Cars is stuck in the middle of the pack
Burnt out on talking-animal movies?
Man, I hear ya. If I see one more cracked-out chipmunk who sounds like a talking head from ‘“I Love the ’80s,’” I’m gonna lose it. It took about 75 years, but talking animals have finally jumped the shark. Blame it on Madagascar ‘— I know I do. Ahead of the curve, as usual, is Pixar, which this summer has decided to put its talking things on wheels. Cars not only features no chatty warthogs, wildebeests or toucans, but there are no animals in the film at all. No humans either.
There are tractors, which raises the first of many questions:
What are they plowing? Who planted it? Who’s going to eat it? Best not to think on it very much, I guess. The only thing you really need to know: When the machines take over, the only sport they’ll be retaining is NASCAR.
And rising to dominance in that sport will be a sleek little candy-apple red coupe named Lightning McQueen (Owen Wilson), a vainglorious celebrity of the racetrack. His stubborn, self-centered take on his own success alienates his entire pit crew and any potential friends, so when he competes against Chick Hicks (Michael Keaton) and The King (Richard Petty) for the coveted Piston Cup, he sets out to do it alone.
While traveling to California for the big event, Lightning is waylaid in the small town of Radiator Springs, a once-kickin’ outpost on Route 66 that has fallen on hard times since the construction of I-40, which siphoned off the stream of motorists who used to regularly blow through its main drag.
Once there, he befriends the amiably dense Mater (Dan ‘“Larry the Cable Guy’” Whitney), runs afoul of Judge Doc Hudson (Paul Newman) and flirts with the town attorney, a Porsche named Sally Carrera (Bonnie Hunt). Predictably (though not unpleasantly), Lightning falls in love with the town and the quirky fleet of cars that inhabit it. My girlfriend called the film ‘“Doc Hollywood but with cars,’” a description I couldn’t top if I tried.
The pacing of the film is reminiscent of the studio’s last, The Incredibles, though in a less effective way. Like that film, Cars takes a while to get moving, but where The Incredibles used that slower rhythm to develop its central conflicts (for an animated children’s film, it truly went above and beyond), Cars uses it to’… well, it’s not really clear why it takes so long for this film to do what it does. Cars lies in stasis far over an hour while Lightning meanders around Radiator Springs, learning to be a good person (or car ‘—whatever). This could be the fault of someone on the film’s whopping seven-member writing team, but it’s impossible to say which. In any event, the film could stand to lose a good 15-20 minutes in the town, which serves as its main setting.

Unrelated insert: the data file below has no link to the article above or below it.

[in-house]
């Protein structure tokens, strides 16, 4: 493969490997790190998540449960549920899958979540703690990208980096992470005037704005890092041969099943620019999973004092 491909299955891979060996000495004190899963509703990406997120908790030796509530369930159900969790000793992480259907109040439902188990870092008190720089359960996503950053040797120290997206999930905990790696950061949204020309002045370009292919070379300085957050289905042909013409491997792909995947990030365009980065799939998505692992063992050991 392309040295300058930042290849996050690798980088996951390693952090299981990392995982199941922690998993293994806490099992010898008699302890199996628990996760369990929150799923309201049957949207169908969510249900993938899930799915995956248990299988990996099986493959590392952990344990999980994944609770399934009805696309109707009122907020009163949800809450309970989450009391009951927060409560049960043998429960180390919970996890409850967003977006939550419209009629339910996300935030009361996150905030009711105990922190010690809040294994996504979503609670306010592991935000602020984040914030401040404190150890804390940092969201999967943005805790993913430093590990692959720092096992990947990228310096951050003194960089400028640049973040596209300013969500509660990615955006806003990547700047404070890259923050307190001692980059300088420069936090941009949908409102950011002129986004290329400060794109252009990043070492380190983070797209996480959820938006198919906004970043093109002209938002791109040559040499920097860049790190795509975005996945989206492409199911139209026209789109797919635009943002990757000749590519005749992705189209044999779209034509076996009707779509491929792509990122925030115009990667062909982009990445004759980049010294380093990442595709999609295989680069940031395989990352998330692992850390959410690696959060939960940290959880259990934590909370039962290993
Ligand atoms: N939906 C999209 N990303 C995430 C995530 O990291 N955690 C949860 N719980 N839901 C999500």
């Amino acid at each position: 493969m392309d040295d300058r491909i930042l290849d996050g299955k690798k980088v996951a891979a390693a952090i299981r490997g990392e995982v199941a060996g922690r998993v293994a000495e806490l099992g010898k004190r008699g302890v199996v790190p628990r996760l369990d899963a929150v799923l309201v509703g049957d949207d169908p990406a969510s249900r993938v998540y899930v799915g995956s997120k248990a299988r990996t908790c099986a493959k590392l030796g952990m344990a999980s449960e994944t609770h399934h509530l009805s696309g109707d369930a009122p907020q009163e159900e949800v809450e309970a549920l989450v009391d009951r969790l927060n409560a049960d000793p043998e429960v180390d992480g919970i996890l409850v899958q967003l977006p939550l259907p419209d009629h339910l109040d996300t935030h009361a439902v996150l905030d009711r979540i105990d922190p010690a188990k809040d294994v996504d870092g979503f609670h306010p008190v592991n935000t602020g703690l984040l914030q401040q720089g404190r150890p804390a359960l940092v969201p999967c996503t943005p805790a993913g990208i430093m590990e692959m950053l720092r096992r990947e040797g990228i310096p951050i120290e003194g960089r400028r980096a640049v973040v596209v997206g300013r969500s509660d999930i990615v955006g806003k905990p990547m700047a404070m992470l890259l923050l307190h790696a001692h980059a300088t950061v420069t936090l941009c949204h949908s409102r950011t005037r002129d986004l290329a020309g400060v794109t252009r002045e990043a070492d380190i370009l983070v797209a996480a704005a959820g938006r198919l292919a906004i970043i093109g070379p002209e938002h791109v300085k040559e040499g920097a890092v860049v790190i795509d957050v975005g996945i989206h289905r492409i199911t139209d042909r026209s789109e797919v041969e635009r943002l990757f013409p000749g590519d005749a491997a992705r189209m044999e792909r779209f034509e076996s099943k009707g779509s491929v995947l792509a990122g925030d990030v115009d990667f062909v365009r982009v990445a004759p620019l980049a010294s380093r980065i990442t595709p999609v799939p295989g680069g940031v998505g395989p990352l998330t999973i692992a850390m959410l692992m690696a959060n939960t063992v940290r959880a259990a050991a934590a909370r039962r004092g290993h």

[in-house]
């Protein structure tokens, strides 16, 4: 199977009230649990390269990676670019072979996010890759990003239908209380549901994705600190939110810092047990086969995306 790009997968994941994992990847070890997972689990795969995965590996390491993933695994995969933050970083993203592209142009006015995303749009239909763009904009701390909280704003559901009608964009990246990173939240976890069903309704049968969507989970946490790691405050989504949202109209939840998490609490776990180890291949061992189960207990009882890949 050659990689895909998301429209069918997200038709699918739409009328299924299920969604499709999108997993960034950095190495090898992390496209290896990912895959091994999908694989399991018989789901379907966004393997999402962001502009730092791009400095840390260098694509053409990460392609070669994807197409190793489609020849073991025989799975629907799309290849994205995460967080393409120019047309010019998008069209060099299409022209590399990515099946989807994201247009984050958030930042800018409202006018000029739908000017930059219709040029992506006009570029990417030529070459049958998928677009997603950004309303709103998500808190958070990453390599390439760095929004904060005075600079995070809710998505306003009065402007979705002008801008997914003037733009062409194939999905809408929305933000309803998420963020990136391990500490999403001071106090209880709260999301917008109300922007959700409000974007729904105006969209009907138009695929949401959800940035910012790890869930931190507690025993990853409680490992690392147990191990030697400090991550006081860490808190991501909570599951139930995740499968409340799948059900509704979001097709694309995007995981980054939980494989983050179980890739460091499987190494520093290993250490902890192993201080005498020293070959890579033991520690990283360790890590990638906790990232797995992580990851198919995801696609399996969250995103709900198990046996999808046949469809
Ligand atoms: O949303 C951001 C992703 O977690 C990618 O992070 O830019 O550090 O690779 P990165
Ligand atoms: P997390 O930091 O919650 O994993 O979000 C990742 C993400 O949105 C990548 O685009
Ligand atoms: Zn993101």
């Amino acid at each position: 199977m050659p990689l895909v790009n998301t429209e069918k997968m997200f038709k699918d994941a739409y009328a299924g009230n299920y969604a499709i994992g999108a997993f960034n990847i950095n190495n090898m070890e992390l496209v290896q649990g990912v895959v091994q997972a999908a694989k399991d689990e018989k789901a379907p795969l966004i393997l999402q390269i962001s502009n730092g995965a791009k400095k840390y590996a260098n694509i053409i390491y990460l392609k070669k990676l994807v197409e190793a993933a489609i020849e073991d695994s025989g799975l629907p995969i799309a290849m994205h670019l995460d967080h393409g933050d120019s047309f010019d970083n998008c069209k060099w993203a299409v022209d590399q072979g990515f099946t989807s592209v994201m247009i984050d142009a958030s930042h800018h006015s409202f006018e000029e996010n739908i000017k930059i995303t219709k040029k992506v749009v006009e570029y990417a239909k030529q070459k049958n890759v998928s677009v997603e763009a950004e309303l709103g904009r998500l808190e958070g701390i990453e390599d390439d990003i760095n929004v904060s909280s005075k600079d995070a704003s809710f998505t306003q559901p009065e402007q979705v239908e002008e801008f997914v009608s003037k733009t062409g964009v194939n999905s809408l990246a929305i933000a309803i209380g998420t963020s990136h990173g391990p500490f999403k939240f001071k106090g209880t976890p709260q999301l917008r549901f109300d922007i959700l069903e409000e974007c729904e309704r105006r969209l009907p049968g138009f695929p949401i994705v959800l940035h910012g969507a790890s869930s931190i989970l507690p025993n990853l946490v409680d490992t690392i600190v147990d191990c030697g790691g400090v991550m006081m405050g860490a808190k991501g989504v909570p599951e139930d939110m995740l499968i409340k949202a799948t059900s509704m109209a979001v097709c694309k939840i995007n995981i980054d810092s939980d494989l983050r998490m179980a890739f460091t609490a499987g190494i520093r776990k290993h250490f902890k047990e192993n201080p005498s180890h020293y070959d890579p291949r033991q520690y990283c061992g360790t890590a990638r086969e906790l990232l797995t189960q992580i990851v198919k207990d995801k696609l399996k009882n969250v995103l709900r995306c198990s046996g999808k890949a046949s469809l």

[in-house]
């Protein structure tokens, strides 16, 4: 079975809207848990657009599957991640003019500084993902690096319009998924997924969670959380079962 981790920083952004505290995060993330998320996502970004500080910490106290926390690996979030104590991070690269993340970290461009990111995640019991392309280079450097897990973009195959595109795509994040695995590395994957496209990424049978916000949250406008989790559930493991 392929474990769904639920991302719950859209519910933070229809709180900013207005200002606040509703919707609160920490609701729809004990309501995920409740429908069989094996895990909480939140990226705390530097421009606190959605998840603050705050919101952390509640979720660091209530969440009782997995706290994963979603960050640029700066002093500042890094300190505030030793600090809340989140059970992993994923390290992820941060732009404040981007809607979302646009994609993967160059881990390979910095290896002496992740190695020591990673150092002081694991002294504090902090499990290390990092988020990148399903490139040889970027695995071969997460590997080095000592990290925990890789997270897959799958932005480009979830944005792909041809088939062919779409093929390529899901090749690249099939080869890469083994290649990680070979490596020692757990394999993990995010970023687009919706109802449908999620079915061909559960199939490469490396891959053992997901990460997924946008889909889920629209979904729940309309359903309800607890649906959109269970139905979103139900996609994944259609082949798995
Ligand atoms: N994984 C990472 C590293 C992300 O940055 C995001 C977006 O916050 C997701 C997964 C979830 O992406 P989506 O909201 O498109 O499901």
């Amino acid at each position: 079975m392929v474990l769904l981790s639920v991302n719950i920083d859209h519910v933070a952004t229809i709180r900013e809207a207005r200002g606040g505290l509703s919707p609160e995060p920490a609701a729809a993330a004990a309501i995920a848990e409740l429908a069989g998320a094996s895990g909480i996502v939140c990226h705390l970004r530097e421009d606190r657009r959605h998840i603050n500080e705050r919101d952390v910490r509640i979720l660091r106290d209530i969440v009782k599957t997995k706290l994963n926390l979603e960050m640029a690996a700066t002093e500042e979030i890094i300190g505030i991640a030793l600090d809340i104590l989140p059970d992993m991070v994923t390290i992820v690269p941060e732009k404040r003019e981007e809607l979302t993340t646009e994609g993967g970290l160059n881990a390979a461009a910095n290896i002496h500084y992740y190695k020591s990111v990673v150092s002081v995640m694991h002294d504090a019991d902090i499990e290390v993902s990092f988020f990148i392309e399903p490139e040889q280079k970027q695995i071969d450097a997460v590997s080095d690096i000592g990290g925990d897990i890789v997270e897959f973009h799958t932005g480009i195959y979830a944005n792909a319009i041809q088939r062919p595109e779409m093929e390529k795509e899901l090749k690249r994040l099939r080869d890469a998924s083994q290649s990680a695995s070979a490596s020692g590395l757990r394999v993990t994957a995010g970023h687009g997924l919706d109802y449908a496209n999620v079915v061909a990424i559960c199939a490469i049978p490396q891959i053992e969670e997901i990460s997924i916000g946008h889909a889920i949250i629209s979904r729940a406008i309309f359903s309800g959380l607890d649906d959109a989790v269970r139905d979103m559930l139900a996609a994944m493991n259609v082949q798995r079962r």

Though Cars isn’t bad, it is surely not director John (Toy Story) Lasseter’s best work. Perhaps the strangest thing about it is how much it resembles the lesser of its peers: The pop culture gags this time around, the winking references designed to keep the adults as engaged as the children, are much more abundant in Cars than they are in any previous film from this studio. I think that’s a little troubling. What sets a Pixar film apart from the Shreks of the world is that it doesn’t take the cheap way into its audience’s good graces.
This film doesn’t need a cameo by Dale Earnhart Jr., or Bob Costas, or Jay Leno, and is it really necessary to have Mater throw in a hearty ‘“Git-R-Done’” toward the end? These seemingly harmless bits of cultural flotsam do something a Pixar film has never done, at least not that I can think of ‘— it takes the viewer out of the universe of the movie, and since the Pixar universe is always a fun place to inhabit, that’s about as unwise a move as this film could’ve made. It also doesn’t need every last one of the 5 trillion puns it contains ‘— what happened to Lasseter’s uncanny sense of moderation? In spite of these elements, Cars is a generally fun movie, though I can certainly imagine kids getting bored in the eternity between its two big race scenes. And it probably goes without saying at this point, but visually the film looks amazing. It also carries the same maudlin ‘“things ain’t what they used to be’” theme that underscores pretty much every Pixar film. The audience in these movies is always asked to meditate on the sad fact that kids eventually outgrow their playthings (Toy Story), stop being scared of the Thing in the closet (Monsters, Inc.), strike out on their own (Finding Nemo), and turn into adults who take the interstate instead of the scenic route (Cars). I make that observation with the utmost respect, because those themes, which are usually applied with some restraint and delicacy, make Pixar’s films more heartfelt than those of its contemporaries. But in this latest outing, it seems like the nostalgia is being laid on a little more aggressively than usual. Asking a 7-year-old to contemplate the negative ramifications of interstate commerce strikes me as just a trifle unfair.
I think this is probably the weakest of the studio’s seven films, which still makes it far better than many other films, children’s or otherwise. And it has plenty of laugh-out-loud moments, though they’ll take some patience to get to. This little beauty might have some nicks and scratches, but it’ll still get you where you need to go.
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